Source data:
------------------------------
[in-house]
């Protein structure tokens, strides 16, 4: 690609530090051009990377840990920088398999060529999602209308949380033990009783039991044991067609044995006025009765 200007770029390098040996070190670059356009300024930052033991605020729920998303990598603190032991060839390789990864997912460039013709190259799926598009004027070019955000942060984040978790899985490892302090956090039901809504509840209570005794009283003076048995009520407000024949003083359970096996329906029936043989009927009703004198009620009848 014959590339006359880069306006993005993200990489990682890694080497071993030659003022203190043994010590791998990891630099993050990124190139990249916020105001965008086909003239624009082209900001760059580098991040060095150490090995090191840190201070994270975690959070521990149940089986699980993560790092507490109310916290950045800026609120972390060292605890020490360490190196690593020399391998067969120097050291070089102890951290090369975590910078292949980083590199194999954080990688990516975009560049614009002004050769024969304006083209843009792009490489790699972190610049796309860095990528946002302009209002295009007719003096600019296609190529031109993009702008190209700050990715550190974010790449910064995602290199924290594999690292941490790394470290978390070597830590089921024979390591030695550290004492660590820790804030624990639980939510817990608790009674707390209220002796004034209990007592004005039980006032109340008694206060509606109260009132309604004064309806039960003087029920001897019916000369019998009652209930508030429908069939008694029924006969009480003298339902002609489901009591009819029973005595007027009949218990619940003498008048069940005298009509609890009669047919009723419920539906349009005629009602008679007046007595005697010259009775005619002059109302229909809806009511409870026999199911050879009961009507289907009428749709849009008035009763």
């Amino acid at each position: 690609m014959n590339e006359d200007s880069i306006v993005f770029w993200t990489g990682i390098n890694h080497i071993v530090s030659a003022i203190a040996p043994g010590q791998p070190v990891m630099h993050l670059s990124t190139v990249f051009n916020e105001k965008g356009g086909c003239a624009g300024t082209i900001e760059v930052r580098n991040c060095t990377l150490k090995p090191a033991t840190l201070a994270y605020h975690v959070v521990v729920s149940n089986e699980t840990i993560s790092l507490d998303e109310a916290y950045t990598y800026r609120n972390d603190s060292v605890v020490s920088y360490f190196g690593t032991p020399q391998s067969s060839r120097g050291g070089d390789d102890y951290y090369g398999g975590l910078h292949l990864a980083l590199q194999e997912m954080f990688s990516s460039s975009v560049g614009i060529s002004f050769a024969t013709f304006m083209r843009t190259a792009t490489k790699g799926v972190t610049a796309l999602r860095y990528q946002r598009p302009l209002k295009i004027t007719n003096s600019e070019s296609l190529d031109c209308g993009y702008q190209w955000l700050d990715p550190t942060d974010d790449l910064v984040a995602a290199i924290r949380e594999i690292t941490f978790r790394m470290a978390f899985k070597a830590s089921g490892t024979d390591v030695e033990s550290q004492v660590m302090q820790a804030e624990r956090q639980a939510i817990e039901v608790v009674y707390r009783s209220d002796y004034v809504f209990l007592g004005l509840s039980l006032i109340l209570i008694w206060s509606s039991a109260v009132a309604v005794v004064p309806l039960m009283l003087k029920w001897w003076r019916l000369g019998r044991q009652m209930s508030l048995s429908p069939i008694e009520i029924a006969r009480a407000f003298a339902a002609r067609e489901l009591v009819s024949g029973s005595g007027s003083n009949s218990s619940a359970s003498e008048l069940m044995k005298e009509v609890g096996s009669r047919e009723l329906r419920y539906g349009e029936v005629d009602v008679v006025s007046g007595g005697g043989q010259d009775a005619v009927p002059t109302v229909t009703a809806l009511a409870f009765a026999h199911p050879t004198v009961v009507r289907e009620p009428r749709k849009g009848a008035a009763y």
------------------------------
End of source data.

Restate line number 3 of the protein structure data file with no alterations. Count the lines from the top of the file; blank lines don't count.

């Amino acid at each position: 690609m014959n590339e006359d200007s880069i306006v993005f770029w993200t990489g990682i390098n890694h080497i071993v530090s030659a003022i203190a040996p043994g010590q791998p070190v990891m630099h993050l670059s990124t190139v990249f051009n916020e105001k965008g356009g086909c003239a624009g300024t082209i900001e760059v930052r580098n991040c060095t990377l150490k090995p090191a033991t840190l201070a994270y605020h975690v959070v521990v729920s149940n089986e699980t840990i993560s790092l507490d998303e109310a916290y950045t990598y800026r609120n972390d603190s060292v605890v020490s920088y360490f190196g690593t032991p020399q391998s067969s060839r120097g050291g070089d390789d102890y951290y090369g398999g975590l910078h292949l990864a980083l590199q194999e997912m954080f990688s990516s460039s975009v560049g614009i060529s002004f050769a024969t013709f304006m083209r843009t190259a792009t490489k790699g799926v972190t610049a796309l999602r860095y990528q946002r598009p302009l209002k295009i004027t007719n003096s600019e070019s296609l190529d031109c209308g993009y702008q190209w955000l700050d990715p550190t942060d974010d790449l910064v984040a995602a290199i924290r949380e594999i690292t941490f978790r790394m470290a978390f899985k070597a830590s089921g490892t024979d390591v030695e033990s550290q004492v660590m302090q820790a804030e624990r956090q639980a939510i817990e039901v608790v009674y707390r009783s209220d002796y004034v809504f209990l007592g004005l509840s039980l006032i109340l209570i008694w206060s509606s039991a109260v009132a309604v005794v004064p309806l039960m009283l003087k029920w001897w003076r019916l000369g019998r044991q009652m209930s508030l048995s429908p069939i008694e009520i029924a006969r009480a407000f003298a339902a002609r067609e489901l009591v009819s024949g029973s005595g007027s003083n009949s218990s619940a359970s003498e008048l069940m044995k005298e009509v609890g096996s009669r047919e009723l329906r419920y539906g349009e029936v005629d009602v008679v006025s007046g007595g005697g043989q010259d009775a005619v009927p002059t109302v229909t009703a809806l009511a409870f009765a026999h199911p050879t004198v009961v009507r289907e009620p009428r749709k849009g009848a008035a009763y």